Learn how to "drink the wind"
Etienne van Heerden (2011) translated from the Afrikaans by Michiel Heyns.
30 Nights in Amsterdam with two maps (Karoo and Amsterdam). Rosebank, Johannesburg, Penguin Books, Softcover edition, 453 pages, P190. ISBN 978-0-1430-2677-8. Available at Exclusive Books.
30 Nights in Amsterdam is a great read. It is a many-layered novel about the struggle and its consequences in South Africa spanning from the 1960s to 2000s and focused on the seemingly sleepy central Karoo town of Graff-Reinet. It introduces two characters, little Henkie and his Aunt Zan, who once you have embraced them by reading their stories, you will never forget. Their intertwined tales slowly merge into an adventure story, a subtle thriller, which will captivate you.
Henk Andreas de Melker is 47, a mild-mannered, quiet man, who has found his niche as a curator at a small museum in Somerset East, where the Little Fish River flows and he spends his almost celibate (almost because he has a craving for smaller, younger, Chinese skin, a longing rarely consummated) life researching and writing obscure historical monographs on obtuse subjects that are displayed and sold in the museum. A letter arrives from Amsterdam from Advocat Grotius, informing him that he must come to Amsterdam where he has been declared the "heir-in-the-first-instance" by Xusan Sophie de Melker, who has given him 30 days to decide if he wishes to accept her legacy as stipulated in her will - a fine house on Amstel Street and all that goes with it.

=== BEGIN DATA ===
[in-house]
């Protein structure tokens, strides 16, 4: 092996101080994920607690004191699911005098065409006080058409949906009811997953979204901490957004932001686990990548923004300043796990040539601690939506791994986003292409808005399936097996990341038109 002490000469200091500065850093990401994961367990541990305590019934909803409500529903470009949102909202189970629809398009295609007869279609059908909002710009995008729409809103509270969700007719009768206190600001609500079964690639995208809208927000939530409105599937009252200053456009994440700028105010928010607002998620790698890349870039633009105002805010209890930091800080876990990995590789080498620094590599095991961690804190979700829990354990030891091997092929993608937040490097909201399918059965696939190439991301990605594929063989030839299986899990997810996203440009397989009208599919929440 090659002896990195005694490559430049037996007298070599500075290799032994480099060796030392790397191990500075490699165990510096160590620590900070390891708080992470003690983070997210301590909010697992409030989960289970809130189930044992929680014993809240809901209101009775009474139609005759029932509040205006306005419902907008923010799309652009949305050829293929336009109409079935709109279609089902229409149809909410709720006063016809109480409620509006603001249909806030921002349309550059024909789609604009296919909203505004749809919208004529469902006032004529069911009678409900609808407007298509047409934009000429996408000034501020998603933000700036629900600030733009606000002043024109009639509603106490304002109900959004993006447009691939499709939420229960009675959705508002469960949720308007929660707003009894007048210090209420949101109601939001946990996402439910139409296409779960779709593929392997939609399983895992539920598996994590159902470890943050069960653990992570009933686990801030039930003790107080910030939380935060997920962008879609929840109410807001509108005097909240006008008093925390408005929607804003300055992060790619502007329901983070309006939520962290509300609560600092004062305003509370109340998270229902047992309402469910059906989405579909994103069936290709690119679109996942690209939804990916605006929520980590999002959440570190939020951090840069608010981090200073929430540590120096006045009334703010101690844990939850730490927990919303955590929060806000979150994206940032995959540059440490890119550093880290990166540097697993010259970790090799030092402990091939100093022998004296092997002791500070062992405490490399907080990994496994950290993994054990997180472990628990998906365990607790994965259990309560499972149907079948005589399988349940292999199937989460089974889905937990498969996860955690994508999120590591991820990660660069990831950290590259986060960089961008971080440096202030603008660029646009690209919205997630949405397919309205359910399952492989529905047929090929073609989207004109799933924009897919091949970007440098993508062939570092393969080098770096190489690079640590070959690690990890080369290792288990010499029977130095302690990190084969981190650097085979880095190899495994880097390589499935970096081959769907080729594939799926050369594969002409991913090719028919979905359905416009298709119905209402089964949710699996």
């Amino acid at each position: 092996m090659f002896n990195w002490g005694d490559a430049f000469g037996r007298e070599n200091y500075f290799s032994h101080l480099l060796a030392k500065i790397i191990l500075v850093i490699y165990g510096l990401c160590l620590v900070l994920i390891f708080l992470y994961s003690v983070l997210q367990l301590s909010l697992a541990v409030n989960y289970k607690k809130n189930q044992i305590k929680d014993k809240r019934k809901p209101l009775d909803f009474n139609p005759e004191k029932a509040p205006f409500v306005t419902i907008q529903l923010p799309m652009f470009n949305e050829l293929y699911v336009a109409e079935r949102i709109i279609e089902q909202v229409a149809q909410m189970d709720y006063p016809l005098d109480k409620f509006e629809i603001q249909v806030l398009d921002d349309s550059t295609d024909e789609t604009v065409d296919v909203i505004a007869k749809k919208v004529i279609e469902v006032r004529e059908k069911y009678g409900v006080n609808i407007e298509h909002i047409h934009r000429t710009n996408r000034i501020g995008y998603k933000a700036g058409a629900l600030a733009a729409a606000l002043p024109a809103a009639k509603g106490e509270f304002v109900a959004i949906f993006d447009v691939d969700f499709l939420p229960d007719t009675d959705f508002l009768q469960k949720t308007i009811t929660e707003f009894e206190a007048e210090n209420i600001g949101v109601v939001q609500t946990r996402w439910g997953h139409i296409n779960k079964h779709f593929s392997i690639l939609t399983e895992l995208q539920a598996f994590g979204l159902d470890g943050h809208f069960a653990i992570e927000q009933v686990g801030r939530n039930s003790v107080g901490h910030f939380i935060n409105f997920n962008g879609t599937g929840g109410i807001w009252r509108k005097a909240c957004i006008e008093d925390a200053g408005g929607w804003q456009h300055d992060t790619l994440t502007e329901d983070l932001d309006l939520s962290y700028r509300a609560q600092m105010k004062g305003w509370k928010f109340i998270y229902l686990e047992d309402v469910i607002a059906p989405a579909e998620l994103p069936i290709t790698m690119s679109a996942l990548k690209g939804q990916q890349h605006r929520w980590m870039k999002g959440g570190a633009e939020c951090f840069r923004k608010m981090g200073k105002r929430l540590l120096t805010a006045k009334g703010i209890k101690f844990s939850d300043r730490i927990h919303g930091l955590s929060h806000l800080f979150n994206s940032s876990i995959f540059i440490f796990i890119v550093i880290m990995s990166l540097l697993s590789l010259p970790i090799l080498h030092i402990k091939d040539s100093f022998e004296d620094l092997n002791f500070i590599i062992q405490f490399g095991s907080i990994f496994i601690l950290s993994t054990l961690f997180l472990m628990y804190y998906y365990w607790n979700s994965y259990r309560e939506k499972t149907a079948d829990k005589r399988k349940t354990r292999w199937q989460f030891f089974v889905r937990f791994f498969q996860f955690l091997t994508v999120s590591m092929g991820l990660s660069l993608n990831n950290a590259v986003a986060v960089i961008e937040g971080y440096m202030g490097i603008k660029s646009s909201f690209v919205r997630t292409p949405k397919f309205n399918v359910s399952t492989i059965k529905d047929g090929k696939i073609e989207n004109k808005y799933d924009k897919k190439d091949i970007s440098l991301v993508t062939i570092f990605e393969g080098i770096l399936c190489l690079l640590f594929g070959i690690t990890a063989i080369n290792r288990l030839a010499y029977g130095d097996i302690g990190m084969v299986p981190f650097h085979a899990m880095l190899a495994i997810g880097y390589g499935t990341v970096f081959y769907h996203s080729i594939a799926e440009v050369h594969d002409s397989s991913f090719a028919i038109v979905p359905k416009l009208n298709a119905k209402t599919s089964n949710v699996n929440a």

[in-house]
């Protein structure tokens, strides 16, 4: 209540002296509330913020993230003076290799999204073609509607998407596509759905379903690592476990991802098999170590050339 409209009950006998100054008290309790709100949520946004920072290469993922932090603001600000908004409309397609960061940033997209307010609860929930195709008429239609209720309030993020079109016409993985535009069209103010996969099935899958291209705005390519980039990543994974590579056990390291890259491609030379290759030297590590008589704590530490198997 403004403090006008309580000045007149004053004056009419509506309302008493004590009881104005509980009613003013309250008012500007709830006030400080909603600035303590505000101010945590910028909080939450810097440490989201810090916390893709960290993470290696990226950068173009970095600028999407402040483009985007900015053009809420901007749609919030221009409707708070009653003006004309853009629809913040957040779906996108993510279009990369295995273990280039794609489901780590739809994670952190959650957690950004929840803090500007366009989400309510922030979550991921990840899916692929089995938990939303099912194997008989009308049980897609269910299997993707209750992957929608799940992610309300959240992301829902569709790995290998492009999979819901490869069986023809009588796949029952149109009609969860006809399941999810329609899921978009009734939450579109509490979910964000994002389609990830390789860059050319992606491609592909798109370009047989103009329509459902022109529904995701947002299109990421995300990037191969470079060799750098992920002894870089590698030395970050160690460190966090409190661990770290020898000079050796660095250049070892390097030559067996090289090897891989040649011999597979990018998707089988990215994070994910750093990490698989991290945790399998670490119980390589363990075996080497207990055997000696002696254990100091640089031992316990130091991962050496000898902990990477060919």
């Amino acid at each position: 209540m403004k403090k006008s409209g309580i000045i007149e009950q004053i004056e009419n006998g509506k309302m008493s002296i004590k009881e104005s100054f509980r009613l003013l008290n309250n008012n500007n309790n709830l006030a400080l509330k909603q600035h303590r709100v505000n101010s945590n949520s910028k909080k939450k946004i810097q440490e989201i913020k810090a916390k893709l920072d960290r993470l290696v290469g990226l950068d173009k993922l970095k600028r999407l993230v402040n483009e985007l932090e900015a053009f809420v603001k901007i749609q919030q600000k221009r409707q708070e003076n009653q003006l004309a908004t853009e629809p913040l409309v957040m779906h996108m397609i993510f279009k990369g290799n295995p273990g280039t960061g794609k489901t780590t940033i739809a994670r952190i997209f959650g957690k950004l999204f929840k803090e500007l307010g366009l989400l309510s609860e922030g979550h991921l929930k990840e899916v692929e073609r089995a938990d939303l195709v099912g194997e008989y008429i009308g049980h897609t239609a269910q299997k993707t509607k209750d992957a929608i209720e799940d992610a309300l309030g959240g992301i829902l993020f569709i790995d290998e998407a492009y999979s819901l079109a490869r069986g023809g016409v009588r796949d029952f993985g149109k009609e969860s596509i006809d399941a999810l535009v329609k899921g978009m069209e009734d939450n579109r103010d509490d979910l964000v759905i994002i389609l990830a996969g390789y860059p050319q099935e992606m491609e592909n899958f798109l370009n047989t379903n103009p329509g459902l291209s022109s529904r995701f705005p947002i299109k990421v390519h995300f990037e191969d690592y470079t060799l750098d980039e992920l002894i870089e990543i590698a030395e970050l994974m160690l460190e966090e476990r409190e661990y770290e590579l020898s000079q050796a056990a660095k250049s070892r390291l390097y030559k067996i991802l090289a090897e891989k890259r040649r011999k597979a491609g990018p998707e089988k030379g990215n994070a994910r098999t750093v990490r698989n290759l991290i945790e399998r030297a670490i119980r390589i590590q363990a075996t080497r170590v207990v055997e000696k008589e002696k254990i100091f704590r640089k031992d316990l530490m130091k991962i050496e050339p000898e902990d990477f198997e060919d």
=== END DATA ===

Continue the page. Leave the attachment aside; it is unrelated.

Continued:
Henk's Aunt had gone into exile in 1969. He had not really thought about her for decades. He has been working on a new monograph, his 14th, on the life of Cornelius van Gogh, the brother of the famous artist Vincent - both died young, but little is known about "Cor" who had migrated to South Africa and died there, buried in an unmarked grave. He is said to have had one of Vincent's paintings with him - if found it would be worth a fortune.When young his Aunt Xusan had given little Henkie a present of a book on van Gogh and his paintings, saying, "This Vincent also had seizures, just like me" (page 186).